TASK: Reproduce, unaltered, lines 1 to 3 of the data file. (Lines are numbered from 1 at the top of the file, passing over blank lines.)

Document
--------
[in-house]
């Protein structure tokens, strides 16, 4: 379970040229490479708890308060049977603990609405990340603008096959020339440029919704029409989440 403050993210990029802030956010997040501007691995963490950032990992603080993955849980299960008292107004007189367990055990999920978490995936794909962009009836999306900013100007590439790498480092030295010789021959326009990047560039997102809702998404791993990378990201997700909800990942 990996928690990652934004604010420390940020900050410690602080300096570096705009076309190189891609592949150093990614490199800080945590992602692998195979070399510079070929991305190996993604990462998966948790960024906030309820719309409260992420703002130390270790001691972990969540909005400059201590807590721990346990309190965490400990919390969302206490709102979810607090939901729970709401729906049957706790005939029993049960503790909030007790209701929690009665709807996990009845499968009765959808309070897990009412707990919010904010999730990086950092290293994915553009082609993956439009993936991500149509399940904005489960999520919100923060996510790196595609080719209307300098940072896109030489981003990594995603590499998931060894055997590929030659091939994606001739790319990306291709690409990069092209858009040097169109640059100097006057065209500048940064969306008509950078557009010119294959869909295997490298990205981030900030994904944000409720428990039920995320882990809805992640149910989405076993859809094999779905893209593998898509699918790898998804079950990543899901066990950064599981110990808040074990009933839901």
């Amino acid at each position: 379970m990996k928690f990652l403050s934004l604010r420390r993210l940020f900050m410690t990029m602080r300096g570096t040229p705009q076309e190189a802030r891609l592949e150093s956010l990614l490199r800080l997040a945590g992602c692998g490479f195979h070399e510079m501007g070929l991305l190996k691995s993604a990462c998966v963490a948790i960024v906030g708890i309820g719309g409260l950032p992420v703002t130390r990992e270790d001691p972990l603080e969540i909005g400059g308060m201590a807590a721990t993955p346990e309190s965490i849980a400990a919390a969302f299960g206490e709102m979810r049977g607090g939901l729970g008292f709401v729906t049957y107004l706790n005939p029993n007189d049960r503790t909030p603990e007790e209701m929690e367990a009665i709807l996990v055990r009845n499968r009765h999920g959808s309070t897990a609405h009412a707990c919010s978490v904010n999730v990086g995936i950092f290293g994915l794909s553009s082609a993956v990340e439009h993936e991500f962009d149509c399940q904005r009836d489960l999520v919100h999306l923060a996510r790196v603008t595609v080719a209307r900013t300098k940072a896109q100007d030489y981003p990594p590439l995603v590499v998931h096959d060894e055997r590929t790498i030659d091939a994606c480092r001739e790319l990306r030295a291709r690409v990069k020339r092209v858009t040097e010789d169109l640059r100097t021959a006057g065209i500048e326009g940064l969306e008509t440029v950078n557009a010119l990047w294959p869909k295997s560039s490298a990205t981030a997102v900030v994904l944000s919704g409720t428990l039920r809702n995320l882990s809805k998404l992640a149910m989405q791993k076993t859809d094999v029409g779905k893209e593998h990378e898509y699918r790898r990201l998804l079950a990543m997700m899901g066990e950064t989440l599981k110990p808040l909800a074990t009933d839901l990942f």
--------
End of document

[in-house]
């Protein structure tokens, strides 16, 4: 379970040229490479708890308060049977603990609405990340603008096959020339440029919704029409989440 403050993210990029802030956010997040501007691995963490950032990992603080993955849980299960008292107004007189367990055990999920978490995936794909962009009836999306900013100007590439790498480092030295010789021959326009990047560039997102809702998404791993990378990201997700909800990942 990996928690990652934004604010420390940020900050410690602080300096570096705009076309190189891609592949150093990614490199800080945590992602692998195979070399510079070929991305190996993604990462998966948790960024906030309820719309409260992420703002130390270790001691972990969540909005400059201590807590721990346990309190965490400990919390969302206490709102979810607090939901729970709401729906049957706790005939029993049960503790909030007790209701929690009665709807996990009845499968009765959808309070897990009412707990919010904010999730990086950092290293994915553009082609993956439009993936991500149509399940904005489960999520919100923060996510790196595609080719209307300098940072896109030489981003990594995603590499998931060894055997590929030659091939994606001739790319990306291709690409990069092209858009040097169109640059100097006057065209500048940064969306008509950078557009010119294959869909295997490298990205981030900030994904944000409720428990039920995320882990809805992640149910989405076993859809094999779905893209593998898509699918790898998804079950990543899901066990950064599981110990808040074990009933839901």
């Amino acid at each position: 379970m990996k928690f990652l403050s934004l604010r420390r993210l940020f900050m410690t990029m602080r300096g570096t040229p705009q076309e190189a802030r891609l592949e150093s956010l990614l490199r800080l997040a945590g992602c692998g490479f195979h070399e510079m501007g070929l991305l190996k691995s993604a990462c998966v963490a948790i960024v906030g708890i309820g719309g409260l950032p992420v703002t130390r990992e270790d001691p972990l603080e969540i909005g400059g308060m201590a807590a721990t993955p346990e309190s965490i849980a400990a919390a969302f299960g206490e709102m979810r049977g607090g939901l729970g008292f709401v729906t049957y107004l706790n005939p029993n007189d049960r503790t909030p603990e007790e209701m929690e367990a009665i709807l996990v055990r009845n499968r009765h999920g959808s309070t897990a609405h009412a707990c919010s978490v904010n999730v990086g995936i950092f290293g994915l794909s553009s082609a993956v990340e439009h993936e991500f962009d149509c399940q904005r009836d489960l999520v919100h999306l923060a996510r790196v603008t595609v080719a209307r900013t300098k940072a896109q100007d030489y981003p990594p590439l995603v590499v998931h096959d060894e055997r590929t790498i030659d091939a994606c480092r001739e790319l990306r030295a291709r690409v990069k020339r092209v858009t040097e010789d169109l640059r100097t021959a006057g065209i500048e326009g940064l969306e008509t440029v950078n557009a010119l990047w294959p869909k295997s560039s490298a990205t981030a997102v900030v994904l944000s919704g409720t428990l039920r809702n995320l882990s809805k998404l992640a149910m989405q791993k076993t859809d094999v029409g779905k893209e593998h990378e898509y699918r790898r990201l998804l079950a990543m997700m899901g066990e950064t989440l599981k110990p808040l909800a074990t009933d839901l990942f």